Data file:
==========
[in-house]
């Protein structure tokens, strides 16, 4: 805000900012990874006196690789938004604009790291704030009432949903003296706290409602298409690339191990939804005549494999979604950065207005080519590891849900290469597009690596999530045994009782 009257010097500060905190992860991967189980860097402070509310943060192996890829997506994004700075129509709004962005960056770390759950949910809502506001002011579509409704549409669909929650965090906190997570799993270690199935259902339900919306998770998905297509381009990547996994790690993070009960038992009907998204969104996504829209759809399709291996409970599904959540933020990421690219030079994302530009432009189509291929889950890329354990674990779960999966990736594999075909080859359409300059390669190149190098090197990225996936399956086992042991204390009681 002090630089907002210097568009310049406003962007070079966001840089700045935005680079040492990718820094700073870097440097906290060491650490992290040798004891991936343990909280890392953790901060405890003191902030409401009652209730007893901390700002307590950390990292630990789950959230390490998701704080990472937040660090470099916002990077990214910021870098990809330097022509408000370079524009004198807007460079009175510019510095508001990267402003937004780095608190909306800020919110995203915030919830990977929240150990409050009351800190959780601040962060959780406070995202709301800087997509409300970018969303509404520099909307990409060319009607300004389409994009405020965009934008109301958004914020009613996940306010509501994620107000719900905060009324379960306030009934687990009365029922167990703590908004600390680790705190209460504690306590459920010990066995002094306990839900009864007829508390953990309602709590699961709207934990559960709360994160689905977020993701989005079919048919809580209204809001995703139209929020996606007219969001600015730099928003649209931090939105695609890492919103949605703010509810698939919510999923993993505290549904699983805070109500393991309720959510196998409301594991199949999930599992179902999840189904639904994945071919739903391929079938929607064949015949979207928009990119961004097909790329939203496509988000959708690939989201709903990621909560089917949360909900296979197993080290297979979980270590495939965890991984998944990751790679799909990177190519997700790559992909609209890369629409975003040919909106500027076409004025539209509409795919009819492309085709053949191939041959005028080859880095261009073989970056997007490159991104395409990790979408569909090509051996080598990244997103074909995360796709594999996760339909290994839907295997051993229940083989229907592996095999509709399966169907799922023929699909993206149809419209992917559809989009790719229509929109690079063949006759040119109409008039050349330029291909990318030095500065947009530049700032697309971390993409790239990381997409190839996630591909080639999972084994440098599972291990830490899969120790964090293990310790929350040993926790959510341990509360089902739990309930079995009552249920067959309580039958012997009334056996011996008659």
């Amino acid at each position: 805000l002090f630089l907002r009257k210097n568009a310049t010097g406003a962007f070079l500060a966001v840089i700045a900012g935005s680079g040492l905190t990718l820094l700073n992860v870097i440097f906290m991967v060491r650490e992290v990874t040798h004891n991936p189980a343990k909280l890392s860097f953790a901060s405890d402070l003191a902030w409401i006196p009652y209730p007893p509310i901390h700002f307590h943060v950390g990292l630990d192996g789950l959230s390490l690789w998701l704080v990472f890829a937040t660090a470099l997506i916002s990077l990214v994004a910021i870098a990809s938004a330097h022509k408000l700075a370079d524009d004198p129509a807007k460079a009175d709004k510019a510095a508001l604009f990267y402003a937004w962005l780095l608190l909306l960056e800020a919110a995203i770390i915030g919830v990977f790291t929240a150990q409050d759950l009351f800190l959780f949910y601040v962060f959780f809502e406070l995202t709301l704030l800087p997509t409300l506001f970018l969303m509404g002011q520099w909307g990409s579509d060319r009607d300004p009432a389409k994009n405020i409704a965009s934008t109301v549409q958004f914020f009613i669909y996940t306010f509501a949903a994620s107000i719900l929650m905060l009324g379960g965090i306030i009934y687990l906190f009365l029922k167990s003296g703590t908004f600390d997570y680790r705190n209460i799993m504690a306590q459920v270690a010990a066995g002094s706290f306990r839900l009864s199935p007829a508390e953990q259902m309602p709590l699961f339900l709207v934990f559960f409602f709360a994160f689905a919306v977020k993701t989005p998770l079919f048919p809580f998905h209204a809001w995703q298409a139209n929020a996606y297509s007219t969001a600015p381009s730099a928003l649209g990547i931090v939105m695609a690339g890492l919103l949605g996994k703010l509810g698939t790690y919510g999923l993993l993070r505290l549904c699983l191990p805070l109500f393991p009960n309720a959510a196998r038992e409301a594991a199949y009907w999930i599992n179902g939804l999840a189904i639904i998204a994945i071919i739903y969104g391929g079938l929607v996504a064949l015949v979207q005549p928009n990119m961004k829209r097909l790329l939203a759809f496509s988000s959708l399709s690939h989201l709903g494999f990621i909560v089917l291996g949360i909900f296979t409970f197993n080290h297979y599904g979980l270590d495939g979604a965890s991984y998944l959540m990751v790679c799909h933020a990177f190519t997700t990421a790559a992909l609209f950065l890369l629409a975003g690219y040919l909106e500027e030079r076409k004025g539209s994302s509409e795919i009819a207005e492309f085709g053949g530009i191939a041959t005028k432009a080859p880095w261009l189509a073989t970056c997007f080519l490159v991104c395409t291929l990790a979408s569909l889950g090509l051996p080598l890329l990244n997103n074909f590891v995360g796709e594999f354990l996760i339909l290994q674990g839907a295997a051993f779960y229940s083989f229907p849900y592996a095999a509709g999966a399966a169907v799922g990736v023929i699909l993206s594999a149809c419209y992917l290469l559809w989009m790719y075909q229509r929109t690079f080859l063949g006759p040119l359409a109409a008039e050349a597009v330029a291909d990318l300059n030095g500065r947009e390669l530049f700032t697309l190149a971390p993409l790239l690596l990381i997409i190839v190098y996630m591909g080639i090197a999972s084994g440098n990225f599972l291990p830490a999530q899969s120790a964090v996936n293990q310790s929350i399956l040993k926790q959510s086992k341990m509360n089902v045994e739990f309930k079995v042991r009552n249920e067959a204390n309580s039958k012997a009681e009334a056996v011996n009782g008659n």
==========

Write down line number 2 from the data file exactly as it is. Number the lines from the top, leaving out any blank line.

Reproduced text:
């Protein structure tokens, strides 16, 4: 805000900012990874006196690789938004604009790291704030009432949903003296706290409602298409690339191990939804005549494999979604950065207005080519590891849900290469597009690596999530045994009782 009257010097500060905190992860991967189980860097402070509310943060192996890829997506994004700075129509709004962005960056770390759950949910809502506001002011579509409704549409669909929650965090906190997570799993270690199935259902339900919306998770998905297509381009990547996994790690993070009960038992009907998204969104996504829209759809399709291996409970599904959540933020990421690219030079994302530009432009189509291929889950890329354990674990779960999966990736594999075909080859359409300059390669190149190098090197990225996936399956086992042991204390009681 002090630089907002210097568009310049406003962007070079966001840089700045935005680079040492990718820094700073870097440097906290060491650490992290040798004891991936343990909280890392953790901060405890003191902030409401009652209730007893901390700002307590950390990292630990789950959230390490998701704080990472937040660090470099916002990077990214910021870098990809330097022509408000370079524009004198807007460079009175510019510095508001990267402003937004780095608190909306800020919110995203915030919830990977929240150990409050009351800190959780601040962060959780406070995202709301800087997509409300970018969303509404520099909307990409060319009607300004389409994009405020965009934008109301958004914020009613996940306010509501994620107000719900905060009324379960306030009934687990009365029922167990703590908004600390680790705190209460504690306590459920010990066995002094306990839900009864007829508390953990309602709590699961709207934990559960709360994160689905977020993701989005079919048919809580209204809001995703139209929020996606007219969001600015730099928003649209931090939105695609890492919103949605703010509810698939919510999923993993505290549904699983805070109500393991309720959510196998409301594991199949999930599992179902999840189904639904994945071919739903391929079938929607064949015949979207928009990119961004097909790329939203496509988000959708690939989201709903990621909560089917949360909900296979197993080290297979979980270590495939965890991984998944990751790679799909990177190519997700790559992909609209890369629409975003040919909106500027076409004025539209509409795919009819492309085709053949191939041959005028080859880095261009073989970056997007490159991104395409990790979408569909090509051996080598990244997103074909995360796709594999996760339909290994839907295997051993229940083989229907592996095999509709399966169907799922023929699909993206149809419209992917559809989009790719229509929109690079063949006759040119109409008039050349330029291909990318030095500065947009530049700032697309971390993409790239990381997409190839996630591909080639999972084994440098599972291990830490899969120790964090293990310790929350040993926790959510341990509360089902739990309930079995009552249920067959309580039958012997009334056996011996008659």